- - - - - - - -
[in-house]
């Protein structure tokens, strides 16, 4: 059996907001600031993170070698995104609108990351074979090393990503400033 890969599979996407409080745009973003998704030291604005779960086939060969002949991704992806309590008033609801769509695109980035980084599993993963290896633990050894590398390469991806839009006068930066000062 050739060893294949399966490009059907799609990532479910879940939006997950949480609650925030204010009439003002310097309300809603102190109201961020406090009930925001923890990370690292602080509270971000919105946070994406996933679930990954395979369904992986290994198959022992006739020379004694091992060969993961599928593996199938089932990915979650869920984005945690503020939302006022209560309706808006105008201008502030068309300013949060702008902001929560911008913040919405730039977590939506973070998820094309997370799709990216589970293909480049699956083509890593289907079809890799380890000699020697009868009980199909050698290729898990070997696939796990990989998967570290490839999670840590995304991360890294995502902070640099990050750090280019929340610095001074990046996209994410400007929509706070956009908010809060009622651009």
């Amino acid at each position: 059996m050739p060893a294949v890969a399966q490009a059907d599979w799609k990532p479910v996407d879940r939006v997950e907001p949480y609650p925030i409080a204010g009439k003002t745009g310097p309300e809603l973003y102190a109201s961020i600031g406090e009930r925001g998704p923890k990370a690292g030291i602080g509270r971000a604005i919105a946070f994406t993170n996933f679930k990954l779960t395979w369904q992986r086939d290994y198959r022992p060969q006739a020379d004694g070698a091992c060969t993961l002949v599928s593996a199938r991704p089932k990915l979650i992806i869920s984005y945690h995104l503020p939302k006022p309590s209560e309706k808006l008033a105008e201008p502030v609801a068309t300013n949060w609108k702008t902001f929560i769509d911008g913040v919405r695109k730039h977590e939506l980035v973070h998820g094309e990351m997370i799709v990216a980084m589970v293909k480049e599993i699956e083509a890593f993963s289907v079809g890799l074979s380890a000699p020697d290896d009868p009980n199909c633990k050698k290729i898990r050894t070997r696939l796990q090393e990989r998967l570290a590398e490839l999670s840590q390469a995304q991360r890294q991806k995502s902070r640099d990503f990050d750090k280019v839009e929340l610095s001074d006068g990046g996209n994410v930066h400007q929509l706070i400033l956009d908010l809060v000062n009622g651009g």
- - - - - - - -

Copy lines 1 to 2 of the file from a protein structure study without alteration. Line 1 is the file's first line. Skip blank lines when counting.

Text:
[in-house]
């Protein structure tokens, strides 16, 4: 059996907001600031993170070698995104609108990351074979090393990503400033 890969599979996407409080745009973003998704030291604005779960086939060969002949991704992806309590008033609801769509695109980035980084599993993963290896633990050894590398390469991806839009006068930066000062 050739060893294949399966490009059907799609990532479910879940939006997950949480609650925030204010009439003002310097309300809603102190109201961020406090009930925001923890990370690292602080509270971000919105946070994406996933679930990954395979369904992986290994198959022992006739020379004694091992060969993961599928593996199938089932990915979650869920984005945690503020939302006022209560309706808006105008201008502030068309300013949060702008902001929560911008913040919405730039977590939506973070998820094309997370799709990216589970293909480049699956083509890593289907079809890799380890000699020697009868009980199909050698290729898990070997696939796990990989998967570290490839999670840590995304991360890294995502902070640099990050750090280019929340610095001074990046996209994410400007929509706070956009908010809060009622651009």